Anderberg House

Anderbrg exterior images LR

Anderberg House
2849 Oregon Road, Fitchburg WI
Demolished in 2009

Anderberg section 1 LRWhile the Anderberg House, located at 2849 Oregon Road in Fitchburg, was torn down in September 2009, it is remembered as a unique arts and crafts architecture reflecting its designer and builder, Albert Fredrick Maximilian Anderberg’s Swedish remembrances of his home in Sweden. He was born November 18, 1875 in Sweden and came to the United States in 1891. He was married to Selma Carlson in 1897 and lived in Rockford, IL, a hub for Swedish immigrants. When the new Wisconsin Capital building was being constructed, he rode his bicycle from Rockford, IL to Madison each week to work on the building. By 1907 he was living in a farmhouse on the Madison to Oregon Road in Fitchburg in the northwest part of section 1.

Porch columns LRThe farmhouse built in the 1890s was a small building, too small for his expanding family. Having building skills, he with the help of his two oldest sons, began constructing a 2 story house seamlessly attached to the old farmhouse.  As opposed to the granite boulder foundation of the old building, the new addition had a concrete foundation. The new front porch was built with reinforced cast concrete including the columns, piers, rail and balusters, all made onsite. The exterior walls of both the old and new parts of the house were coated with crushed-granite stucco and wood shingle siding.

The interior of the house was a model of craftmanship. There were beamed ceilings in the dining room and entrance hall and half-timber and plaster walls and ceilings and panels in the living room. The dining room also contained a hand-crafted china cabinet and leaded-glass windows.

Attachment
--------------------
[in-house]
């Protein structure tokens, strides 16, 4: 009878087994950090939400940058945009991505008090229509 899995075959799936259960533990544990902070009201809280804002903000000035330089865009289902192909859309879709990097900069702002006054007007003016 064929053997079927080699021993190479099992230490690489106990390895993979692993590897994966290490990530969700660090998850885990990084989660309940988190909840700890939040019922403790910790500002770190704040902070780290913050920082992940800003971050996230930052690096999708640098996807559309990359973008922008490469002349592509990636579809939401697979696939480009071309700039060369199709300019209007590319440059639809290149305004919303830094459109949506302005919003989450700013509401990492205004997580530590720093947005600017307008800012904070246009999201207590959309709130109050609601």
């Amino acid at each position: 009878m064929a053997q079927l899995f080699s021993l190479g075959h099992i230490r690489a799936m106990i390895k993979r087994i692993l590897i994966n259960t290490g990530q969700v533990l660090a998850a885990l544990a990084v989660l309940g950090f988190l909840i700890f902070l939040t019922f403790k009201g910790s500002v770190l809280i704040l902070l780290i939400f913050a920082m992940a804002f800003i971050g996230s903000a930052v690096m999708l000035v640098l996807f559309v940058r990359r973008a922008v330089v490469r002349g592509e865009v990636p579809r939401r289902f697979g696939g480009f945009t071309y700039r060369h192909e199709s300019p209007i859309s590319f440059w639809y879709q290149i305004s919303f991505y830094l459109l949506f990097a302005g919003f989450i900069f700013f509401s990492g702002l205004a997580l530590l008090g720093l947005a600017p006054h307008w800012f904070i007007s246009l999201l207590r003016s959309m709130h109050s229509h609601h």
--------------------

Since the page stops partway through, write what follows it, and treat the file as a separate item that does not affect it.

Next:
Downstairs LR
Ceiling beams, China cabinet and leaded glass window on first floor

The finely detailed oak stair newel post, rail and plate rails led up to the second story. There was artwork on the walls especially in the upstairs that depicted scenes from Sweden. These paintings, bordering the top of the walls were likely made by Albert and his daughter Selma. One of the panels depicts Albert’s Swedish house.

Upstairs LR
Plate rails on stairway, painted boarder on upstairs bedroom and painted boarder of Swedish house

The Anderbergs raised vegetables which supplied their needs and they sold the rest at first in Madison and later from their property.  In addition to their house, their property contained a barn and a greenhouse that they used to start their plants. Albert died May 31, 1955 in Madison.

For several decades the house and land were home to gardeners and acrobats who used a large oak tree to the east of the house. This land became the first Community Supported Agriculture farm and more recently the land served as a neighborhood-based community garden supporting a large number of families. Finally, in September 2009 the house was demolished. While much of the former Anderberg property has be cleared and low-income housing built, the location of the former house is currently a forested area as of 2020.

Drumlin Farm and current view LRLeft: Pre 2010 photo of Drumlin Farms with Anderberg house on far right; Right: 2020 photo of same area